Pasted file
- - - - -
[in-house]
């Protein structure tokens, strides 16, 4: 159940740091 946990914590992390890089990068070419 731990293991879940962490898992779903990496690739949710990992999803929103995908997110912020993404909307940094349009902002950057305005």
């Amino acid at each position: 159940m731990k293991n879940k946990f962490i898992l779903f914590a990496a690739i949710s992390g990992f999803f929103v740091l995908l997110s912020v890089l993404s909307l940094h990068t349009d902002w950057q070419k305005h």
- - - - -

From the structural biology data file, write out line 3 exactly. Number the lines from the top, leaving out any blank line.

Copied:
């Amino acid at each position: 159940m731990k293991n879940k946990f962490i898992l779903f914590a990496a690739i949710s992390g990992f999803f929103v740091l995908l997110s912020v890089l993404s909307l940094h990068t349009d902002w950057q070419k305005h």